The whys and wherefores of bylaws: nature strips

by By SANDI MILLER
9th September 2019

COUNCIL AREAS have many different rules and bylaws in place that residents must adhere to when going about their daily lives.
Sometimes quite differently in each of our two municipalities.
In this new series the Diary seeks to clarify what can and cannot be done under these local laws.
This month we investigate the what and the why around nature strips.

What exactly is a nature strip?

According to VicRoads, a nature strip, sometimes called a road verge, is defined as “the area between a road and adjacent land and includes — amongst other things — areas of grass, cement or gravel, dirt and driveways — it does not include the kerb, shoulder of a road or a bicycle path, footpath or shared path”.
Given the semi-rural environment in Warrandyte and North Warrandyte, nature strips are a bit of a grey area for many people — we often do not have the standard footpath and strip of lawn that you see in the urban areas of the municipalities.
So what does that mean for homeowners and occupiers?

Can I, can’t I

Nillumbik CEO, Carl Cowie advised the Diary that it is “accepted practice that residents maintain the nature strip abutting their property as an extension of their garden”.
However, contradicting this, he also said residents must not remove or prune indigenous vegetation, non-indigenous vegetation or trees on nature strips or rural roads without Council permission, and if a resident wants to plant on the nature strip, they need written permission from Council.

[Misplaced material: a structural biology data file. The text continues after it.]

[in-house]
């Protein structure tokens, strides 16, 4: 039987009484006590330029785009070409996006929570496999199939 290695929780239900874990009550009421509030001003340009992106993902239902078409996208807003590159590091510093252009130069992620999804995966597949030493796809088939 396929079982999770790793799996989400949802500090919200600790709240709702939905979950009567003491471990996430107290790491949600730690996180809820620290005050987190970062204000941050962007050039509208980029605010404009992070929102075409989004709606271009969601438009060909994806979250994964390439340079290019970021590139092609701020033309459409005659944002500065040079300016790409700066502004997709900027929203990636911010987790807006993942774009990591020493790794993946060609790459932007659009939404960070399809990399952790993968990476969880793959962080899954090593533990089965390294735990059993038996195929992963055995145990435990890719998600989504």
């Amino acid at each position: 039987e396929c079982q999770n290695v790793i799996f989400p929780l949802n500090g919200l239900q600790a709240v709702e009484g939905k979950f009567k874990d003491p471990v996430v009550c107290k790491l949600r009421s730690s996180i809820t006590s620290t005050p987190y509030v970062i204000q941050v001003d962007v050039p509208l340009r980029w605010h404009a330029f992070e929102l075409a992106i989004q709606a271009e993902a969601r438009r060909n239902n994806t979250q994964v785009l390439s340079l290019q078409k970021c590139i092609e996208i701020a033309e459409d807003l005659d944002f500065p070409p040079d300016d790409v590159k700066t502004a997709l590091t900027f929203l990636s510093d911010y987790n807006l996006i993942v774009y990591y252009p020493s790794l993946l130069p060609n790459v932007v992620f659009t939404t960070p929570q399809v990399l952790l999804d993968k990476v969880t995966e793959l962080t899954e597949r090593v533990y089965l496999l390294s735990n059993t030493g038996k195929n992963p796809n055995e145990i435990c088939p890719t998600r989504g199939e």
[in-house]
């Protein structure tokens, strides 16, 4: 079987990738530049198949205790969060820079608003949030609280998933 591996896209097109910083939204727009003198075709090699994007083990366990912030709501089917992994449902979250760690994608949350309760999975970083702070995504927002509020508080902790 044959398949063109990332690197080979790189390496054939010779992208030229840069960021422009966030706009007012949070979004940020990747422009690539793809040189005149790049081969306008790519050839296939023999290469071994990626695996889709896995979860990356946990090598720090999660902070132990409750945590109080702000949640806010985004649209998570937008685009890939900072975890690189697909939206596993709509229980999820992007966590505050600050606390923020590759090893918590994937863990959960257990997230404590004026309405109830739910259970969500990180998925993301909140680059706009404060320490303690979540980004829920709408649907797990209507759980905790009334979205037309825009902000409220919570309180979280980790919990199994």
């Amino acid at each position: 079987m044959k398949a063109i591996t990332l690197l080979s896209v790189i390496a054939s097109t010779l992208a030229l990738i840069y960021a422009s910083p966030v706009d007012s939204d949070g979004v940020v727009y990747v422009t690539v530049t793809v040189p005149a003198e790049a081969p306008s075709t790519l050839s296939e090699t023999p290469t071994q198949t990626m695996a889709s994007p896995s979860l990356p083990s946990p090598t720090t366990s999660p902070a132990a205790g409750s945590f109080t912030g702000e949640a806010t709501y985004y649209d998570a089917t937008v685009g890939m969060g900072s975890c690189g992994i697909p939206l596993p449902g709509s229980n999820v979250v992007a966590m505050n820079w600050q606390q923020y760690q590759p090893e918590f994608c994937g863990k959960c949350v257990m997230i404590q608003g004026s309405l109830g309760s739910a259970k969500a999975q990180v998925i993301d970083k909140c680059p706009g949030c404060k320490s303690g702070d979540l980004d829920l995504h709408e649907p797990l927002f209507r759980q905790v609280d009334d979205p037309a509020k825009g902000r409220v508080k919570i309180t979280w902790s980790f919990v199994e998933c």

“The resident must submit an application that includes a map of the area and a list of the plant species intended for planting,” he said.
The proposed species must be from the Live Local Plant Local publication.
Mr Cowie says Council is responsible for maintaining trees on council land.
“Residents are allowed to remove plants on the weed list of the Live Local Plant Local publication,” said Mr Cowie.
In Manningham, road verges are council owned land, these can be traditional style nature strips, road reserves or tree reserves.
Manningham Director of City Planning and Community, Angelo Kourambas told the Diary Council is responsible for managing trees on council land, however in contrast to Nillumbik, this includes removing ivy and other weed species from nature strips.
“We encourage residents to contact us about any trees on their nature strips that may require attention, so that we can have a qualified arborist inspect the tree and schedule any works,” Mr Kourambas said.
He said while residents aren’t permitted to do their own planting on council land, residents that would like a tree or additional planting on their nature strip should contact Council to request this.
“We will then investigate options for the specific area.”
There are also different rules that apply depending if you are on a Council road or a main road managed by VicRoads, with slightly different vegetation removal rules depending on the speed limit of the adjoining roads, these can be found at www.vicroads.vic.gov.au
Nillumbik’s website discusses how roadsides adjoining Council roads fall into two classifications, Low Conservation Significance or High Conservation Significance.